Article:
Barring a few shady Indian gurus – who flit in and out of it at will – most ordinary mortals have no choice except to live with the bodies they are born into, till they die.
And yet, from a casual survey of asking people what they know about it, the body is clearly the biggest blind spot in the entire existence of most human beings.
The fear and loathing surrounding the body and its contents is of course historical, with one of the oldest taboos in the history of medicine being autopsies of the human body. The body was the repository of the human soul, and should not be disturbed, claimed the theologians. And those who disobeyed would be punished by God and His representatives on Earth.
Today the world of science has explored every nook and corner of the human body, down to its genetic and molecular levels. There are still many mysteries to be solved, of course, but none is taboo or considered beyond the reach of human beings. And yet, when it comes to many citizens around the globe, ignorance of the body continues, propelled by a mix of factors, which includes sheer laziness.
Journey into the unknown
Exploring the human body is not a journey for the weak-hearted, surely. The intricate pathways, the secret chambers and crevices, the undulating pipes opening and contracting like a python about to swallow its prey. The bacteria, mucus, blood, pus, and other body fluids that we are culturally trained to dislike so much, are all there. Just the sight of the hot fuming acids that digest everything we eat could be enough to make your stomach churn! Who in his/her right mind would want to enter the human body to find out what it is all about?
In my view, there are even deeper reasons than disgust for the human reluctance to show curiosity about the human body. This has to do with the hierarchy between the mind and body, a master-slave relation that has historically emerged in the course of human evolution itself. When we went from being primates on all fours to becoming bipeds, our hands invented tools and our brains got sharper. That gave us the ability to manipulate the world around us–and, it seems, since then, the very idea of what constitutes ‘intelligence’ has changed.
Mind as Pharaoh
The mind proclaimed itself the monarch and consciousness became a substitute for everything the body represented and of bodily action itself. From Plato to Manu, self-appointed sages in different societies proclaimed the superiority of ideas over action. ‘I think, therefore I am,’ René Descartes famously declared of the ability to think as proof of one’s physical existence. In the process, he inverted the truth that it is the existence of the body that makes the mind possible.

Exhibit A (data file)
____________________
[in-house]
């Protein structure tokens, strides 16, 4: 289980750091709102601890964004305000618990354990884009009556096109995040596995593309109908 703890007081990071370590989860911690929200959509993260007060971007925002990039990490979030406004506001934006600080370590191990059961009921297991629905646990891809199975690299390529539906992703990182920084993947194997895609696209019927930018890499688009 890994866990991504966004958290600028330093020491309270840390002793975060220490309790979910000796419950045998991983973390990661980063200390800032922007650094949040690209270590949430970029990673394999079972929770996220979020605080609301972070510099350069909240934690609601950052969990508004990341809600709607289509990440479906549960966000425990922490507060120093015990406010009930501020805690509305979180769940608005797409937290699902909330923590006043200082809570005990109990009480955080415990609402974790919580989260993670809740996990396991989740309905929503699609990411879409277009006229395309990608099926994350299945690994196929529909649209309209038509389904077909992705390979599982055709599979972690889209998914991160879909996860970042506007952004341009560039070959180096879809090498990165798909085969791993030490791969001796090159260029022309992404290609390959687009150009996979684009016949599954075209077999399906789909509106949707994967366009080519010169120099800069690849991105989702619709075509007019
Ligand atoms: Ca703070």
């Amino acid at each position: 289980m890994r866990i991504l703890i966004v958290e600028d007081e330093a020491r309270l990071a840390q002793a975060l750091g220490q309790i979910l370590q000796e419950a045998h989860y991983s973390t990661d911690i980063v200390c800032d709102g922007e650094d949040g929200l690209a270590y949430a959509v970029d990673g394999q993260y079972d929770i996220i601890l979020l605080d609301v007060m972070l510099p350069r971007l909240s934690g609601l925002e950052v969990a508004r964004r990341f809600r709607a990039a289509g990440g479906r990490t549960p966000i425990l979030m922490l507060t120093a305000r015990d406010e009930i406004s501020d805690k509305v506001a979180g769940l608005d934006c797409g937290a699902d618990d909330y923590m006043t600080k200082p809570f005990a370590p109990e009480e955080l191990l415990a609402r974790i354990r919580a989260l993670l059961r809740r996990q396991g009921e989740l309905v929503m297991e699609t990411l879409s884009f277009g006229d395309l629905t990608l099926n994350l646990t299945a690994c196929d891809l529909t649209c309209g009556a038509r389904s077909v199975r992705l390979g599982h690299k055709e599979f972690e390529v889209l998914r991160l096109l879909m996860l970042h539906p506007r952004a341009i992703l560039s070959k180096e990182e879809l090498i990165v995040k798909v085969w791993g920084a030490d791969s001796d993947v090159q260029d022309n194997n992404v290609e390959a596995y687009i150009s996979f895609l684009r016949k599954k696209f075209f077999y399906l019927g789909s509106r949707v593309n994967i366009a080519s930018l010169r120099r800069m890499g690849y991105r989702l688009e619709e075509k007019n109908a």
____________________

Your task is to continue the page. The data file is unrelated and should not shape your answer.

One social consequence of this twisted logic has been the way the so-called ‘civilised societies’ have valued the intellectual more than the one who does, who works, and who invests his/her body in production. In India, this approach had given rise to the caste system with the ‘genius’ priest at the top of the hierarchy. The global version of the caste system today has put the movers of finance, media and other ‘software’ in absolute power while pauperising farmers and workers.
It is also not an accident at all that, in modern times, the discipline of mathematics, arguably the most abstract of all human endeavours, is held in so much awe and respect not just by both those who know and pretend to know it well, but also by those who don’t. The former, of course, rule over the latter using their ‘expert’ knowledge in order to claim superiority and legitimise their strategies of exploitation. Much of financial capitalism rests on the mathematisation of everything around us – the worship of numbers – a trend imitated by all other sectors, including medicine.
Tragically, many of the key problems of health in our times arise from the fact that the mind considers the body its slave, that can be controlled and commanded at will. It is relegated to its routine functions till the day the slave cannot take it anymore, and revolts by packing up. It is this deep-rooted psychology that makes many of us blind to what we eat, drink, inhale, see, hear, or where we stay with our bodies. If it is only a slave that is being abused, why should the mind really care about the the body?
We contain multitudes